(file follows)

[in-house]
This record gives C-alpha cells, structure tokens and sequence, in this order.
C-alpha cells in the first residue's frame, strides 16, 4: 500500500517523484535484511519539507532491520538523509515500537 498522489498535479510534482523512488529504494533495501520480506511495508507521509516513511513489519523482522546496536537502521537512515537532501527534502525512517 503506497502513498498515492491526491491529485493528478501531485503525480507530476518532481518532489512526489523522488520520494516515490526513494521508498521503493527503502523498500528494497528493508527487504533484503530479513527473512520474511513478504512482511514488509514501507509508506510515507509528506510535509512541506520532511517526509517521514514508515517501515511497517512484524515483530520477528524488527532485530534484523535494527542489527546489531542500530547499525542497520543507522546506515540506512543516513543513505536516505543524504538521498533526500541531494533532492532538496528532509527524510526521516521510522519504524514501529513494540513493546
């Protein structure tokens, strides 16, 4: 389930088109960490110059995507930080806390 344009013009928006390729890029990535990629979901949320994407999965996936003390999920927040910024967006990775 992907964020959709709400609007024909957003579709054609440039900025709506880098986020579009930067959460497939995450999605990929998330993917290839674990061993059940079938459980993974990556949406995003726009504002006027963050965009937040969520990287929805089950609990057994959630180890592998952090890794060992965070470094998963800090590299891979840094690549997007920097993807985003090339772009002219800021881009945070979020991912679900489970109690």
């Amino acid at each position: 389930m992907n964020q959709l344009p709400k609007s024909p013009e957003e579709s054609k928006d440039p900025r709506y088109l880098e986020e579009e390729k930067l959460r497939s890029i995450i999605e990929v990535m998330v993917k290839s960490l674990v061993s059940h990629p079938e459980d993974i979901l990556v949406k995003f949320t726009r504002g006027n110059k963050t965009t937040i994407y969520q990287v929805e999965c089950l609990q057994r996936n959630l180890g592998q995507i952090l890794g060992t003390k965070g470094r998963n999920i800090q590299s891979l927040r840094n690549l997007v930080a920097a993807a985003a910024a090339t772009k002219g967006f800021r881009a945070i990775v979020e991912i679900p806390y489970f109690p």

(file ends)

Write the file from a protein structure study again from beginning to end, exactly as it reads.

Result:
[in-house]
This record gives C-alpha cells, structure tokens and sequence, in this order.
C-alpha cells in the first residue's frame, strides 16, 4: 500500500517523484535484511519539507532491520538523509515500537 498522489498535479510534482523512488529504494533495501520480506511495508507521509516513511513489519523482522546496536537502521537512515537532501527534502525512517 503506497502513498498515492491526491491529485493528478501531485503525480507530476518532481518532489512526489523522488520520494516515490526513494521508498521503493527503502523498500528494497528493508527487504533484503530479513527473512520474511513478504512482511514488509514501507509508506510515507509528506510535509512541506520532511517526509517521514514508515517501515511497517512484524515483530520477528524488527532485530534484523535494527542489527546489531542500530547499525542497520543507522546506515540506512543516513543513505536516505543524504538521498533526500541531494533532492532538496528532509527524510526521516521510522519504524514501529513494540513493546
């Protein structure tokens, strides 16, 4: 389930088109960490110059995507930080806390 344009013009928006390729890029990535990629979901949320994407999965996936003390999920927040910024967006990775 992907964020959709709400609007024909957003579709054609440039900025709506880098986020579009930067959460497939995450999605990929998330993917290839674990061993059940079938459980993974990556949406995003726009504002006027963050965009937040969520990287929805089950609990057994959630180890592998952090890794060992965070470094998963800090590299891979840094690549997007920097993807985003090339772009002219800021881009945070979020991912679900489970109690």
């Amino acid at each position: 389930m992907n964020q959709l344009p709400k609007s024909p013009e957003e579709s054609k928006d440039p900025r709506y088109l880098e986020e579009e390729k930067l959460r497939s890029i995450i999605e990929v990535m998330v993917k290839s960490l674990v061993s059940h990629p079938e459980d993974i979901l990556v949406k995003f949320t726009r504002g006027n110059k963050t965009t937040i994407y969520q990287v929805e999965c089950l609990q057994r996936n959630l180890g592998q995507i952090l890794g060992t003390k965070g470094r998963n999920i800090q590299s891979l927040r840094n690549l997007v930080a920097a993807a985003a910024a090339t772009k002219g967006f800021r881009a945070i990775v979020e991912i679900p806390y489970f109690p």